ditches in the desert

I’ve been journeying with kings recently. That is, the kings of the old testament. They are a tiresome bunch. For every good king, there are several evil — so much so that the wickedness of one becomes the measure of another. Of course, God’s people have no one to blame but themselves, so insistent they were upon keeping up with the Jones’, so to speak. Why, oh why, do we insisting on having our way?

(Samuel) said, “This is the way the kind of king you’re talking about operates. (Umm … Yikes!) … The day will come when you will cry in desperation because of this king you so much want for yourselves. But don’t expect God to answer.”

But the people wouldn’t listen to Samuel. “No!” they said. “We will have a king to rule us! Then we’ll be just like all the other nations. Our king will rule us and lead us and fight our battles.” (So …) God told Samuel, “Do what they say. Make them a king.” (1 Samuel 8)

There are some bright spots in the history of kings, but they are few and far between. Regardless, I always learn something new in reading their stories. Recently I was captivated by the three kings and Elisha in the desert of Moab (2 Kings 3).

A rather unholy alliance, the three kings got themselves into quite a fix by joining forces. When they struck out to attack the King of Moab, they chose the more difficult approach through the desert. There they were stranded, desperate for water, and easy targets for a counter attack. Then, finally, they recognized their need for divine intervention. Whom shall we call? Elisha!

It’s curious that God’s prophet, Elisha, had traveled along on this invasion. He must have heard God’s call and followed in obedience. It probably didn’t make much sense, in the moment — how often do I hesitate for that same reason? But Elisha was mature enough to act in response to God’s urging. As a result, he was perfectly positioned to be used by God. I hardly think he was surprised when the three kings came tapping on his tent flap, humbly seeking assistance.

Still, it was a bit of a stretch, given the circumstances. Elisha knew full well where evil resided and didn’t want to consort. But he swallowed his distaste long enough to seek the Lord. That was his job, after all, and he did it faithfully. First, he had to clear his head and calm his spirit and listen to God. Then his instructions to the kings were so outlandish they had to be inspired. Who digs dry ditches in the desert?

Elisha said, “As God-of-the-Angel-Armies lives, and before whom I stand ready to serve, if it weren’t for the respect I have for Jehoshaphat king of Judah, I wouldn’t give you the time of day. But considering—bring me a minstrel.” (When a minstrel played, the power of God came on Elisha.)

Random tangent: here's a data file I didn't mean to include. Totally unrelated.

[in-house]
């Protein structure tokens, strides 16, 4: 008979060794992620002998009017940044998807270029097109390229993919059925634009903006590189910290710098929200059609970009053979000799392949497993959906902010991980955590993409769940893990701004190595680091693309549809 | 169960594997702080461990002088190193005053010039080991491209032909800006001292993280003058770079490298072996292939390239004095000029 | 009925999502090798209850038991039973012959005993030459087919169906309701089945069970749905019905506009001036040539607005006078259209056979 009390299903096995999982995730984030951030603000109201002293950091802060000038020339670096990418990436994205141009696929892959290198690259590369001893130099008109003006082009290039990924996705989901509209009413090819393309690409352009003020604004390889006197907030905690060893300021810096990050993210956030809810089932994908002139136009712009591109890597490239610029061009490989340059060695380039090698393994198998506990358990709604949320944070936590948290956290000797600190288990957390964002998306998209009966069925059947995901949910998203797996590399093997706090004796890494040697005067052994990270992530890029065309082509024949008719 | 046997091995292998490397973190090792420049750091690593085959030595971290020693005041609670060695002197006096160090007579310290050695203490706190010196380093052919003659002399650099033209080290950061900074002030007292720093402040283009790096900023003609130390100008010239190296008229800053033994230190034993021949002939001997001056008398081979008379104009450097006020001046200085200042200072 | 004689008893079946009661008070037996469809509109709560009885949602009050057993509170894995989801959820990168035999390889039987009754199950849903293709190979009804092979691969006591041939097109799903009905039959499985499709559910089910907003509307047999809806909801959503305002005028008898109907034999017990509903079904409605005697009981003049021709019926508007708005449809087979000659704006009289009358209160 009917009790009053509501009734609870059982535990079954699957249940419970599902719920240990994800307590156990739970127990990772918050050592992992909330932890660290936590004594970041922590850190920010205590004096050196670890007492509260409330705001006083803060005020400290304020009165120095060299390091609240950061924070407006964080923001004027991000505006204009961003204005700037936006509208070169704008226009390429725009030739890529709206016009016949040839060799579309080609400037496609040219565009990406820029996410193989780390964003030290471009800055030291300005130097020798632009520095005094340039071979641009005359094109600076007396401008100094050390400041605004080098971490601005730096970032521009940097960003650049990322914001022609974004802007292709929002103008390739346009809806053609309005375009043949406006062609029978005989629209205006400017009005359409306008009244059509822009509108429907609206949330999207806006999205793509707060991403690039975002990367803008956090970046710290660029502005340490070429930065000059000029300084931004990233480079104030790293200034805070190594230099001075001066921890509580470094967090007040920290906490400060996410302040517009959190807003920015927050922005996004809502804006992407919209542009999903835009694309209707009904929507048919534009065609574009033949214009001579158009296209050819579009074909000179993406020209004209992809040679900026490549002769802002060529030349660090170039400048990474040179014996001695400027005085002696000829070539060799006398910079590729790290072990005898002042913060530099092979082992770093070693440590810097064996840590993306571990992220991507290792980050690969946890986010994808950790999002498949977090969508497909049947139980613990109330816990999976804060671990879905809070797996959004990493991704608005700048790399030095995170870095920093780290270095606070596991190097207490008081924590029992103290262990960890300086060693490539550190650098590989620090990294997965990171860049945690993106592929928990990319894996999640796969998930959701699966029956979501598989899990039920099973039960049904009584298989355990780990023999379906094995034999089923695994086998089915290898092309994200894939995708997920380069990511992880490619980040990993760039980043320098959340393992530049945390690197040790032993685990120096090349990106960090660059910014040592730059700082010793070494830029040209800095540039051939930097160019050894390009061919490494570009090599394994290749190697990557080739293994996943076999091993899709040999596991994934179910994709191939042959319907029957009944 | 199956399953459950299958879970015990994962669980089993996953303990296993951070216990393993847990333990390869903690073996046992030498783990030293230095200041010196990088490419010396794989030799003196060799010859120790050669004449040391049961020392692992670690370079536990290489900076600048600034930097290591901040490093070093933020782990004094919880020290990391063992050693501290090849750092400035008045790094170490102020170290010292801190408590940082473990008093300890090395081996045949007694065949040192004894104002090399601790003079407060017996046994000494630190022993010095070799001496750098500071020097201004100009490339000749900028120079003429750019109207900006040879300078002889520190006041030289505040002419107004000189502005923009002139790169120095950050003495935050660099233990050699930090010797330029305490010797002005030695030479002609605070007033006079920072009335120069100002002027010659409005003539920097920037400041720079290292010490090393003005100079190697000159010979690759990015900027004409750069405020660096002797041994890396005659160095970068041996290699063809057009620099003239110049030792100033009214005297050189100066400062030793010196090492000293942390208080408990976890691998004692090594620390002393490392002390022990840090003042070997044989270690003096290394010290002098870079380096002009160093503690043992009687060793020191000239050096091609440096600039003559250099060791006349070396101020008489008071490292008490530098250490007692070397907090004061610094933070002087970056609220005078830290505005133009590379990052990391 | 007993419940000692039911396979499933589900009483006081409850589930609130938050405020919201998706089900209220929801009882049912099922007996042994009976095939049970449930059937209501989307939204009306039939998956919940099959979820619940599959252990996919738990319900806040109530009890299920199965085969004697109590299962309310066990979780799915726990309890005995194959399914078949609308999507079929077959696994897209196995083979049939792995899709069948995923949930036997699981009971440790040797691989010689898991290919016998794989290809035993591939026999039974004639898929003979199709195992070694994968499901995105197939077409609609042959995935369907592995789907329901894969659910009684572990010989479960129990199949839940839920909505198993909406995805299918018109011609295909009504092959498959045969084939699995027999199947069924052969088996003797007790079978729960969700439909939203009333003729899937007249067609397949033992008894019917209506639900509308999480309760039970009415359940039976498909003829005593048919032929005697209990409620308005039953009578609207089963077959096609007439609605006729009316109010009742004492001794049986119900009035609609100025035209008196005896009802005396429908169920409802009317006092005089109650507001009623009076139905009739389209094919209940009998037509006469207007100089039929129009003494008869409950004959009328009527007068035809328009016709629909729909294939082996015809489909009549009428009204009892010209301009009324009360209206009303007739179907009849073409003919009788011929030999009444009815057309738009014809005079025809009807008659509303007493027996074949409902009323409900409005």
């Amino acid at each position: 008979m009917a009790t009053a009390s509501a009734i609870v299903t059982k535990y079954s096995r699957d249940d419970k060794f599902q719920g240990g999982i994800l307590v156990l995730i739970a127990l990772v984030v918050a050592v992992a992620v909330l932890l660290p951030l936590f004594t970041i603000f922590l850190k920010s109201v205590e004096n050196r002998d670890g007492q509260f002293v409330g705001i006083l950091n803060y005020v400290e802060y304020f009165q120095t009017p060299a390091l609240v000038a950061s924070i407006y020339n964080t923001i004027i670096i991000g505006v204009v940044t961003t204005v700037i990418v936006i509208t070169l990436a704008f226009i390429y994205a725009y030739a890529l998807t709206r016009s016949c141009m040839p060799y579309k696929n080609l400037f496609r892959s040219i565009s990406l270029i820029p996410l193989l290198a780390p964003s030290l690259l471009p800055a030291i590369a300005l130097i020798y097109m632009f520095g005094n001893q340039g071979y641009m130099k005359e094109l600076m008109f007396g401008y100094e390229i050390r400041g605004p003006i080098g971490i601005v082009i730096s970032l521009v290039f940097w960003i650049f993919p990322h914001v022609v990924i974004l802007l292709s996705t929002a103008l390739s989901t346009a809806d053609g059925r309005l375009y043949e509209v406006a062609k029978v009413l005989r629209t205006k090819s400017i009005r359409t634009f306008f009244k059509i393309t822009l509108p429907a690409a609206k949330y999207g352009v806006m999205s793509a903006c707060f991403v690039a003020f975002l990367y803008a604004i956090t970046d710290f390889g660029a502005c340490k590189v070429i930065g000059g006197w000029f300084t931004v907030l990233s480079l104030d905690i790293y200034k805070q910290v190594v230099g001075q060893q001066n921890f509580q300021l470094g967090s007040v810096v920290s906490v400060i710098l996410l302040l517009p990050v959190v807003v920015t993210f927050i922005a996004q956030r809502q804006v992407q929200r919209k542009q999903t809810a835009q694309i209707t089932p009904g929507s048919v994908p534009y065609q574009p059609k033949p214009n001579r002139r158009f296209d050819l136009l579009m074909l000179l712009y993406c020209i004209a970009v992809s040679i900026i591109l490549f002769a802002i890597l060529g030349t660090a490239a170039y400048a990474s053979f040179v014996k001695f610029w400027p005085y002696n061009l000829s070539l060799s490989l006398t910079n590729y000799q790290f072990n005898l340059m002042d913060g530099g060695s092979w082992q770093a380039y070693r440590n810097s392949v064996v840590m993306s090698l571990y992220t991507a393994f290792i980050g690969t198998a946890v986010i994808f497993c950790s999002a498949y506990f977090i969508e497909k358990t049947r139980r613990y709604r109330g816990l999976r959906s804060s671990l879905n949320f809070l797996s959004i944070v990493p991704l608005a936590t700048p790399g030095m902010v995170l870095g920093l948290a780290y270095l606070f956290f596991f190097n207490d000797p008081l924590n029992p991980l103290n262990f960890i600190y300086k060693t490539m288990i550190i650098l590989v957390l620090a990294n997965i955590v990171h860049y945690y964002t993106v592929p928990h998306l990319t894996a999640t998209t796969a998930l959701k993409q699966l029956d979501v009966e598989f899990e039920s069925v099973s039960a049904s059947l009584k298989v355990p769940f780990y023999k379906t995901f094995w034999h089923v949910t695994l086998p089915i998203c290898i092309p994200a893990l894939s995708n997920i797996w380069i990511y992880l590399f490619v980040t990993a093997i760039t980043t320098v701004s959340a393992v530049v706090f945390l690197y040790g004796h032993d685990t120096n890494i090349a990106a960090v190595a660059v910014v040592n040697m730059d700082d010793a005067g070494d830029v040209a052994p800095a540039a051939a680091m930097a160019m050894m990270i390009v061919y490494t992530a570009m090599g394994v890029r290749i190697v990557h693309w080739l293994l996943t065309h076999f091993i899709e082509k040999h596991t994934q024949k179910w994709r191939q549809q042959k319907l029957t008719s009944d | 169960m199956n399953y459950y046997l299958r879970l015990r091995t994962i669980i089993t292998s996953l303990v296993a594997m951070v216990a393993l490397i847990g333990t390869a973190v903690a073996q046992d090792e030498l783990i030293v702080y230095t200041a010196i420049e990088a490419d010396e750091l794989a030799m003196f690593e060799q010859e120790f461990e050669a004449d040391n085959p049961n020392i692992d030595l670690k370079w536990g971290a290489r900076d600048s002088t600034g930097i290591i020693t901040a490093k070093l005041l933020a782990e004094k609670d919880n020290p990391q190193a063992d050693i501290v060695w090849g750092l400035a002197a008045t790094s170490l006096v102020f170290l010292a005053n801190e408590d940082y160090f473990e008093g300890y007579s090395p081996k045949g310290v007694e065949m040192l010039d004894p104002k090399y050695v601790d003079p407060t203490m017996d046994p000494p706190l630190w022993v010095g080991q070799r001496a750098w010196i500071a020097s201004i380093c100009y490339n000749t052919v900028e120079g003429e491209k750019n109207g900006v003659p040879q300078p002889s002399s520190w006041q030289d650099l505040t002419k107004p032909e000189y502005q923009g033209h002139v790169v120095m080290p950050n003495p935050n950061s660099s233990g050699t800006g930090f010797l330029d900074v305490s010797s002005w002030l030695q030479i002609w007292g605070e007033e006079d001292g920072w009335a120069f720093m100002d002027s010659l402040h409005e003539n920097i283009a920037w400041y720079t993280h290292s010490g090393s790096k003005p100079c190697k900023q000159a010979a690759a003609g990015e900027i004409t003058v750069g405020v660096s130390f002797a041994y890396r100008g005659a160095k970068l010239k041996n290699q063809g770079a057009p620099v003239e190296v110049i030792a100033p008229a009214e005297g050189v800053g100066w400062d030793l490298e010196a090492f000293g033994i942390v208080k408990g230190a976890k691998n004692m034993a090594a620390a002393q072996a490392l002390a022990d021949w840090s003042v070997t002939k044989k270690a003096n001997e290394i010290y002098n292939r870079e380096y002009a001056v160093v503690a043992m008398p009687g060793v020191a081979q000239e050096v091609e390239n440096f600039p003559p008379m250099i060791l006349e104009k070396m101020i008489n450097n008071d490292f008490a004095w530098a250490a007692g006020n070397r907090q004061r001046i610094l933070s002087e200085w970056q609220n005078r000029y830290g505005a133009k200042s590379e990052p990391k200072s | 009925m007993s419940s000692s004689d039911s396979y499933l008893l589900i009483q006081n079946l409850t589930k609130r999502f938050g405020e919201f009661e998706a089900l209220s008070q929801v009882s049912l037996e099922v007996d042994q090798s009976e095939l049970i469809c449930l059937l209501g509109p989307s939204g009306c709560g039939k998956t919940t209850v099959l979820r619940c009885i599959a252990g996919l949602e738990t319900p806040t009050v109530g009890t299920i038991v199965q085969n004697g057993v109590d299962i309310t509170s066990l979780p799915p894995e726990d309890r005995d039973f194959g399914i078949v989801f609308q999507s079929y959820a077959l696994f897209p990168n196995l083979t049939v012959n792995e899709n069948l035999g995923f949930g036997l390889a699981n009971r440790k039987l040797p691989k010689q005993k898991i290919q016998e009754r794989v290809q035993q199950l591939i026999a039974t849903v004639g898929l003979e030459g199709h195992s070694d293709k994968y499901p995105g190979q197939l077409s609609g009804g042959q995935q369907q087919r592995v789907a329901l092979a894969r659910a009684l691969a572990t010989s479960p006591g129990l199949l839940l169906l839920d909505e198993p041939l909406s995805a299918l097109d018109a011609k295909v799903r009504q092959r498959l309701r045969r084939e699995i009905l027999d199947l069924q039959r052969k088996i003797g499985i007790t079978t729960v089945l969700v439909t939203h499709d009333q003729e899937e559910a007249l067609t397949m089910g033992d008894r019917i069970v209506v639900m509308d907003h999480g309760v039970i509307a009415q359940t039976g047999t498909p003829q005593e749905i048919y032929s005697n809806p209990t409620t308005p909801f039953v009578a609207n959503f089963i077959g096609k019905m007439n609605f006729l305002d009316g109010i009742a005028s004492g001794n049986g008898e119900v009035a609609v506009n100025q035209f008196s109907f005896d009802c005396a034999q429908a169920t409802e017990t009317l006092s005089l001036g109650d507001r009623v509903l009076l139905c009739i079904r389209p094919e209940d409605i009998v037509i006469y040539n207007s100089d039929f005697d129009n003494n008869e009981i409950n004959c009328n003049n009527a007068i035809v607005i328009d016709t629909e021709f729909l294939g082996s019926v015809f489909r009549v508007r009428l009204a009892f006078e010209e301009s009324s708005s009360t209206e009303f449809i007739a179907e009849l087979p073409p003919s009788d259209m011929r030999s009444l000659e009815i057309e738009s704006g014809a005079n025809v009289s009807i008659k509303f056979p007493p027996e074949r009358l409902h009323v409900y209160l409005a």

He then said, “God’s word: Dig ditches all over this valley. Here’s what will happen—you won’t hear the wind, you won’t see the rain, but this valley is going to fill up with water and your army and your animals will drink their fill. This is easy for God to do; he will also hand over Moab to you. You will ravage the country: Knock out its fortifications, level the key villages, clear-cut the orchards, clog the springs, and litter the cultivated fields with stones.”

In the morning—it was at the hour of morning sacrifice—the water had arrived, water pouring in from the west, from Edom, a flash flood filling the valley with water.

I love that Elisha starts by referencing the God of Angel Armies. Oh, what an encouragement! Throughout scripture, God uses angels as messengers, ministers, protectors, and they sometimes form a fearsome force. There’s nothing like an angel army when you are outwitted, outmaneuvered or outnumbered. I can only imagine the three Kings’ relief. But first, they had to dig.

I also love that Elisha reminded the kings how easy it would be for God to fill those ditches to overflowing. What seems impossible to us is so not a big deal to him. Still, we have to do our part. He instructs them to dig ditches in the desert valley. In the searing hot sand, beneath the blazingly bright sun, though they were weak and parched and dying of thirst, through the night, if necessary: Dig, dig, dig!

God delivered on his promises because the people obeyed. It didn’t matter that it didn’t make sense. They had faith to craft the vessel designed to hold his provision. In this case, it was dry, sandy ditches.

Every day for two weeks I’ve been pondering the scenario of the three kings stranded in the desert with Elisha. I’m reminded that receiving God’s provision sometimes depends upon stepping forward in faith to build the framework in which he has chosen to accomplish his plan.

What’s your ditch? An impossible education. An unlikely business. An extended family. A season of suffering or hardship. A difficult journey. A costly investment in the future or in another. No matter, we can count on the God of Angel Armies to do his part when we do ours. Take courage as you dig!

I know who goes before me
I know who stands behind
The God of angel armies
Is always by my side

The one who reigns forever
He is a friend of mine
The God of angel armies
Is always by my side

~ René Morley

2 thoughts on “ditches in the desert”

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